Conversation 53 about New York: “You still won’t tell me what kind of horrible fucking fate is going to b-b-befall me if I take a fucking train to the city. They have apartments and roofs in New York too. They have locks and doors too. A lock isn’t something that is unique to Old Rimrock, New Jersey… You think everything that is f-foreign to you is b-bad. Did you ever think that there are some things that are f-foreign to you that are good?”
(p. 104 and 110, Vintage edition)
In comparison, then, dad’s pre-departure Whatsapp message to me seems remarkably chillaxed – “Careful in NY. Not the safest place in the world. Stay away from crowds. Keep in daily touch.” #perksofbeingover21 #adulthood #prerogatives
As a longstanding Americanophile, however, the idea of setting foot on American soil has always been at the top of my bucket list, ever since I was introduced to the insulin-spiking guilty pleasure that is Cheerios and Twinkies, the Sunset Boulevard and Saks Fifth Avenue backdrops in Hollywood films and HBO dramas, and the ‘Dream Big At All Costs’ philosophy that is personified in literary heroes the likes of Huck Finn, Jay Gatsby, Sal Paradise et al.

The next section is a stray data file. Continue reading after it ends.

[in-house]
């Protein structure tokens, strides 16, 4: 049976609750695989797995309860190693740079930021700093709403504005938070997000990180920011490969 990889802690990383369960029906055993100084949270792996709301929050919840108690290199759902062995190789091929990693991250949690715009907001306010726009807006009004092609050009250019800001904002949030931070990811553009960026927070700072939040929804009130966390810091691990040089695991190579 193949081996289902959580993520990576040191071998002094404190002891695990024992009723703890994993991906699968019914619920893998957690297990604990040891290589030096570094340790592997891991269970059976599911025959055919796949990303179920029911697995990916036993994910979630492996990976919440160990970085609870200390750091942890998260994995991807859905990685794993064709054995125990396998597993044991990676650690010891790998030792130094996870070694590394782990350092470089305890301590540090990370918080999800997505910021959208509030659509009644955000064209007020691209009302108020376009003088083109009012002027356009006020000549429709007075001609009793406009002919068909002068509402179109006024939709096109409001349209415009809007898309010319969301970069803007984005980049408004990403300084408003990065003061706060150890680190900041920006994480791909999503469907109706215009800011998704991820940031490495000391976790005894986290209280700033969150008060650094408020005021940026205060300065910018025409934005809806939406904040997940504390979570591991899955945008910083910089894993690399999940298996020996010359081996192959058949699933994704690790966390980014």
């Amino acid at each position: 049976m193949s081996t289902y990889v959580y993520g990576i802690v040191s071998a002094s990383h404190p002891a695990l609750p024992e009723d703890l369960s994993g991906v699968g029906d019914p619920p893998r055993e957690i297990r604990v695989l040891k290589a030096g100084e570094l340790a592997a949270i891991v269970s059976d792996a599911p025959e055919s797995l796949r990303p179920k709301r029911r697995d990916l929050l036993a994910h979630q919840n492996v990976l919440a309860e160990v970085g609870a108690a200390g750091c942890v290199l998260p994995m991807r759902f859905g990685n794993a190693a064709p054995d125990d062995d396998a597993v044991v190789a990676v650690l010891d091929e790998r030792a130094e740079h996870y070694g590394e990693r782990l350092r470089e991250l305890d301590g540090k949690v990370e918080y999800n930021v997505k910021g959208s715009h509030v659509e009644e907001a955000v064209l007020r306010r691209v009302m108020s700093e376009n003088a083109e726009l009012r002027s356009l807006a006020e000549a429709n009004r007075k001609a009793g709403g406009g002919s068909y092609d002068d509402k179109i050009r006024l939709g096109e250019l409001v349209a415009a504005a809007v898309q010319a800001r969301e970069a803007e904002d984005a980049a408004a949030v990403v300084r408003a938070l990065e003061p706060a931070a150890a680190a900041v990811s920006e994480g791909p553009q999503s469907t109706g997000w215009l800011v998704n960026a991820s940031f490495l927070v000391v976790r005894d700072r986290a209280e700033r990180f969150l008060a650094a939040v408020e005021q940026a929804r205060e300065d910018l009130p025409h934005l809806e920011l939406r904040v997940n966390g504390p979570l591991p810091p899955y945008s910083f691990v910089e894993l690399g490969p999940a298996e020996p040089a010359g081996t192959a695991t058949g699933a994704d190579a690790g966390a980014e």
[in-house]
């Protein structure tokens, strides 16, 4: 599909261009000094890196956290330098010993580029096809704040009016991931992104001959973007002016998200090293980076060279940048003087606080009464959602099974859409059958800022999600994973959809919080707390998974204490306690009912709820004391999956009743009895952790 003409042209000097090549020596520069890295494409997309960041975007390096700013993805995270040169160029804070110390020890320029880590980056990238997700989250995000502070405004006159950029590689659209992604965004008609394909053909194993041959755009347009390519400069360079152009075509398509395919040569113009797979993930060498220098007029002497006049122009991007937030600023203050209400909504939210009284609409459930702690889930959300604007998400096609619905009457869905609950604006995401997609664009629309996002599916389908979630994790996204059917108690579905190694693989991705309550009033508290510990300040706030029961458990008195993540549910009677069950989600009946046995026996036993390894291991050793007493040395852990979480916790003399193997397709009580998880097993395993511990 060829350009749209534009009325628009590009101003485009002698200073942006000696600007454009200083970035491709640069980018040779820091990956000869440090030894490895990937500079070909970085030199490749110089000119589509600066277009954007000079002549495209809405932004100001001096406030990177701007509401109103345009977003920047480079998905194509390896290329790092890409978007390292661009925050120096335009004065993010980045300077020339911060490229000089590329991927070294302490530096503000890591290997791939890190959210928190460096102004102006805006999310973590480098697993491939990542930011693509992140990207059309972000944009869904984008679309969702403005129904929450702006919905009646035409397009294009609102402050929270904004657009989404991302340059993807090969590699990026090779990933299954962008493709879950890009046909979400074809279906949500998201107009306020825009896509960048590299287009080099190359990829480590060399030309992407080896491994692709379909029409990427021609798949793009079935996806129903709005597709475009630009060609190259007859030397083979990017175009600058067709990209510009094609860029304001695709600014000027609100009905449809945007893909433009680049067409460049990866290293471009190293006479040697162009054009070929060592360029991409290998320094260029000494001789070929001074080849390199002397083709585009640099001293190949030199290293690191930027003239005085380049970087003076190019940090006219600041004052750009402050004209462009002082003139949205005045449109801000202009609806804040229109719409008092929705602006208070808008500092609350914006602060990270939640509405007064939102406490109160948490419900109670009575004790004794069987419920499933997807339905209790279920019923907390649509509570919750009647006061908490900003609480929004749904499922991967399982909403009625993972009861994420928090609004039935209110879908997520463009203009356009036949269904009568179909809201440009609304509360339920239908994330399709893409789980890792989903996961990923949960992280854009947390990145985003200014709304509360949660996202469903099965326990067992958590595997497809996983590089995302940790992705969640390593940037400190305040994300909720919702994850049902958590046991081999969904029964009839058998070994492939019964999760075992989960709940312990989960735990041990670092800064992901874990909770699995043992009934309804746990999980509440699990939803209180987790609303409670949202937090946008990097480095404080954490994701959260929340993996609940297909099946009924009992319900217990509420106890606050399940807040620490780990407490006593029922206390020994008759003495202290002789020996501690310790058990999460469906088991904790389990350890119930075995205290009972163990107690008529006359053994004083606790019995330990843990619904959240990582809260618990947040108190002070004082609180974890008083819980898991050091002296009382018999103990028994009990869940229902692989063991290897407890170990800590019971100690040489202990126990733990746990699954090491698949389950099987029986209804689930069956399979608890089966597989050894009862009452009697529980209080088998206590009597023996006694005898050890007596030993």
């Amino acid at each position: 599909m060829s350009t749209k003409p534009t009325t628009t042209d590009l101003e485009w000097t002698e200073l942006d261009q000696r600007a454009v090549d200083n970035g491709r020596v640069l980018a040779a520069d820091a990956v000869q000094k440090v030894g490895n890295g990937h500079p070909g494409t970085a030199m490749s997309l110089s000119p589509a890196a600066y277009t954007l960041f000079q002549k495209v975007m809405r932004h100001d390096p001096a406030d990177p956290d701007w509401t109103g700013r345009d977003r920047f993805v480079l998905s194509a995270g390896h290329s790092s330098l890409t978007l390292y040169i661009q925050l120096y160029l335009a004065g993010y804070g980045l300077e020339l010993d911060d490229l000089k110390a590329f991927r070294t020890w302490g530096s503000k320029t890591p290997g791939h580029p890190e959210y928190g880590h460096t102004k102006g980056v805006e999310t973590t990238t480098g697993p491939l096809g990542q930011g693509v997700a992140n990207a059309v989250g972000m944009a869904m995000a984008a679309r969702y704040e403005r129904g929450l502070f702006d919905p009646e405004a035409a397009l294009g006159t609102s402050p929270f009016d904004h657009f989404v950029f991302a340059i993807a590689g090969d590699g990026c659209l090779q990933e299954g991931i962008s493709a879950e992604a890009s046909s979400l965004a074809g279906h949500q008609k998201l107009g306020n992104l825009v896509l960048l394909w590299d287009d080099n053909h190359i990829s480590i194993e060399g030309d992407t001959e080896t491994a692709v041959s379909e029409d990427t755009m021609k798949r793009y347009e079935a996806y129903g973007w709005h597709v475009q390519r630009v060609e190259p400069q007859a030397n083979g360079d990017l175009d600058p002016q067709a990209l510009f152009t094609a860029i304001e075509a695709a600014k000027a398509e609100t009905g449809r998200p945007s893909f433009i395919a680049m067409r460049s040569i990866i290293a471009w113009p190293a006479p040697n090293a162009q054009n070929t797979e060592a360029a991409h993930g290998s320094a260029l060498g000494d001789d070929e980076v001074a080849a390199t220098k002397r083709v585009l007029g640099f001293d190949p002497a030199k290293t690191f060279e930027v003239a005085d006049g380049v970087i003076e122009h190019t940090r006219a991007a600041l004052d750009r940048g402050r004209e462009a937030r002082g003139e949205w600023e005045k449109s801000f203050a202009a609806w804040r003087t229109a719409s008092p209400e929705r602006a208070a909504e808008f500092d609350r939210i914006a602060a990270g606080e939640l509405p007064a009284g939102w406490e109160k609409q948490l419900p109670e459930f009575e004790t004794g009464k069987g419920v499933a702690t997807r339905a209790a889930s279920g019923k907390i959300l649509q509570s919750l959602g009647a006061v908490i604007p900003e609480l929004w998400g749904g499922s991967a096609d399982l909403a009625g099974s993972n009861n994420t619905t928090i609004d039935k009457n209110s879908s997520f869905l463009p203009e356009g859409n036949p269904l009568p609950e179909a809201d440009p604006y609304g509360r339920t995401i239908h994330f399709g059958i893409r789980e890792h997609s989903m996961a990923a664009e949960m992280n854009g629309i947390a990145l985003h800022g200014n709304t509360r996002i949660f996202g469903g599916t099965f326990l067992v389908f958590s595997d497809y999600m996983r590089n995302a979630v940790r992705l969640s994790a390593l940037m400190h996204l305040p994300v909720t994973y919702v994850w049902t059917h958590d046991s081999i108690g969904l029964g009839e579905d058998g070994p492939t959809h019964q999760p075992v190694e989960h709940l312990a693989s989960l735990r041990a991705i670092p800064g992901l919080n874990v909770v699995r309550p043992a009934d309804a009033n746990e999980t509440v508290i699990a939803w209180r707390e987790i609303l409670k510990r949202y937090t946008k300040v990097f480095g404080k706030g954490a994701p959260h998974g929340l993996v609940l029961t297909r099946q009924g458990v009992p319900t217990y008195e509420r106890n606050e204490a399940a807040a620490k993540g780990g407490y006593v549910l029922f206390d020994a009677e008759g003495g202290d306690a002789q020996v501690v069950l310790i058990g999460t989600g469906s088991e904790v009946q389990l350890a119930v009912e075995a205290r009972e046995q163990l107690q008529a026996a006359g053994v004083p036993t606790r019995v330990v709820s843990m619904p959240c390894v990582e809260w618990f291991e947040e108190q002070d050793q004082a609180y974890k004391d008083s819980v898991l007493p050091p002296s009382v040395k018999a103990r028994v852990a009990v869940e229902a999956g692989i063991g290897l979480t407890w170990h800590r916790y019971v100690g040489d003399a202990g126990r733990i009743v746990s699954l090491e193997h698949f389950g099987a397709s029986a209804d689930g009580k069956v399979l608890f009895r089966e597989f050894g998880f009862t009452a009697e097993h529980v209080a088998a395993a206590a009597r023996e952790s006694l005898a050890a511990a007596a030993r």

I’m not sure if I’ve mentioned this before, but had I not taken my Optional Paper in ‘The Post-1945 American Novel’ for my final year course at Oxford, I would not have deemed my undergraduate education in English Literature complete, notwithstanding the irony of my transatlantic misplacement.
Anyway, I figured that I had nothing to lose, and having saved up a fair bit over the past year, I asked myself what was holding me back (nothing), took the plunge (not without fear), scavenged for the cheapest airfare I could find, and ended up bagging myself a pretty good deal in the form of a 5000 HKD return ticket from Hong Kong to NYC, with a layover in Beijing (the layover turned out to be a mighty ordeal, but more on that later).
The result of this, I’m glad to report, is –
(1) a weeklong exploration of a city I have always wanted to visit,